The two Spains: the positive and the negative
THE OPTIMIST (Elena Moya)
Spain’s chances of beating Italy and reaching the Euro 2008 semi-finals are better than ever.
‘This time is different’ is the line that is repeated tournament after tournament, just before the team inevitably falls in the quarter-finals. But on this occasion it really is different, and here’s why.
1) Spain’s inferiority complex - based on four centuries of Inquisition, a fallen empire and a dictatorship that only finished thirty years ago - is evaporating. A winning mentality has been fostered by players like Fernando Torres and Cesc Fabregas.
2) They have traditionally been unlucky in tournaments, losing in penalty shootouts a few times including in England in 1996 against the hosts. This time, late match-winning goals by David Villa and Daniel Guiza have shown Spain can also be lucky.
3) Being lucky has given Spanish players confidence that last-minute turnarounds can actually happen in their favour. Spain’s tragic history – in football and in politics – is not inevitable. That’s what the players are now beginning to believe.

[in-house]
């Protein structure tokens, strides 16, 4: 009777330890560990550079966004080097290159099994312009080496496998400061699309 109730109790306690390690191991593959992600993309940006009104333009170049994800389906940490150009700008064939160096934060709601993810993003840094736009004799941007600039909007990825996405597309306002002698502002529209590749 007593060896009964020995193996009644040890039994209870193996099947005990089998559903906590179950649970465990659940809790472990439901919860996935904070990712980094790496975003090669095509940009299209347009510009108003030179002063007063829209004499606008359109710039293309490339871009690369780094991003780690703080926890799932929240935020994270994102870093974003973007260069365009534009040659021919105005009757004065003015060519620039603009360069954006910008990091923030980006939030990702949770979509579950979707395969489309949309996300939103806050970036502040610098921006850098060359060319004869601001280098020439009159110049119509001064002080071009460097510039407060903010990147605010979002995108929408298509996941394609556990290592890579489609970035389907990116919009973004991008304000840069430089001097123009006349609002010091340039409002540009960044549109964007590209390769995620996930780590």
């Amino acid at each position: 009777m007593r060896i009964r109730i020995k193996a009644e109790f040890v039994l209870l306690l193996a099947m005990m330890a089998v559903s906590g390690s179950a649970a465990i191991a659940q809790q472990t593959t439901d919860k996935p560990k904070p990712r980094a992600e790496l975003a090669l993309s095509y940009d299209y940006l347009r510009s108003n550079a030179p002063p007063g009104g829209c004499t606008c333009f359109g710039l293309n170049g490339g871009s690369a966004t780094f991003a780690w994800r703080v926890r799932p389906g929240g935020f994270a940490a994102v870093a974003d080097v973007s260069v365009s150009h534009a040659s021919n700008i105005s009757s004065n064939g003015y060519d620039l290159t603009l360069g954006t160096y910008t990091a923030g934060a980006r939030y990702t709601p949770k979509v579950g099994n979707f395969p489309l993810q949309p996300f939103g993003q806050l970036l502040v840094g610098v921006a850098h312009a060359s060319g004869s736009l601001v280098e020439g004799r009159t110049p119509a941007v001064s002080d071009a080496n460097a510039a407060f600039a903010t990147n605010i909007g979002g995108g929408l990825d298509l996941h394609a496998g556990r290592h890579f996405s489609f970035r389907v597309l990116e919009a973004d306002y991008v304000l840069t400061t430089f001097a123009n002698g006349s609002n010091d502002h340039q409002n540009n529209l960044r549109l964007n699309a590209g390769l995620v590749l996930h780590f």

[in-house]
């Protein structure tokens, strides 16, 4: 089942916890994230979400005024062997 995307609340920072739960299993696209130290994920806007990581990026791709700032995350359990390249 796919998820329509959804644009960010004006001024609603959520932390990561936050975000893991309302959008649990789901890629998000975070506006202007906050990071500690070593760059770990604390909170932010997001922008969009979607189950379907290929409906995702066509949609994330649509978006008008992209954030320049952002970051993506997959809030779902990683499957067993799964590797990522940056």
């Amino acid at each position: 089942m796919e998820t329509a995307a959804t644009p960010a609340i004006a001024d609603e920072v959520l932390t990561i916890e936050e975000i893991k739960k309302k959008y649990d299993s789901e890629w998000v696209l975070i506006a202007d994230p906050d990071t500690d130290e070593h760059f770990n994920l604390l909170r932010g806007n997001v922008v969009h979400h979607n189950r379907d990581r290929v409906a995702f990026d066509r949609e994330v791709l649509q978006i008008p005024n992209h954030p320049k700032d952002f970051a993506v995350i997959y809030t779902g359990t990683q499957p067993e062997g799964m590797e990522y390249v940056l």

THE PESSIMIST (William Kemble-Diaz)
Half-English, half-Spanish — a poisoned chalice handed down by the footballing gods. Why oh why wasn’t I born half-German, half-Argentinean, or half-Italian, half-Brazilian?
At least at this championship I’m only facing inevitable disappointment once. So here we are again at the quarter-final stage of a major tournament, where Spain usually flounder. And it’s them again — Italy.
We have great players, possibly the best midfield in Europe, and a strike force that works really hard. Torres and Villa are the best Spanish pairing in living memory — better than Raul and Morientes or Butragueno and Salinas.
Italy have no Gennaro Gattuso and Andrea Pirlo but can Iker Casillas and Sergio Ramos finally step up to the plate and show their Real Madrid form, can Carles Puyol and Raul Albiol handle Luca Toni?
Will we avenge the pain of the 1994 World Cup — one of many misfortunes to have befallen Spain on the big stage — when Mauro Tassotti broke Luis Enrique’s nose and no penalty was given? Do I want this one? Oh so much it hurts. Am I confident? No.
PHOTO: Spain striker Fernando Torres listens to a question during a news conference in Neustift, June 20 REUTERS/Felix Ausin Ordonez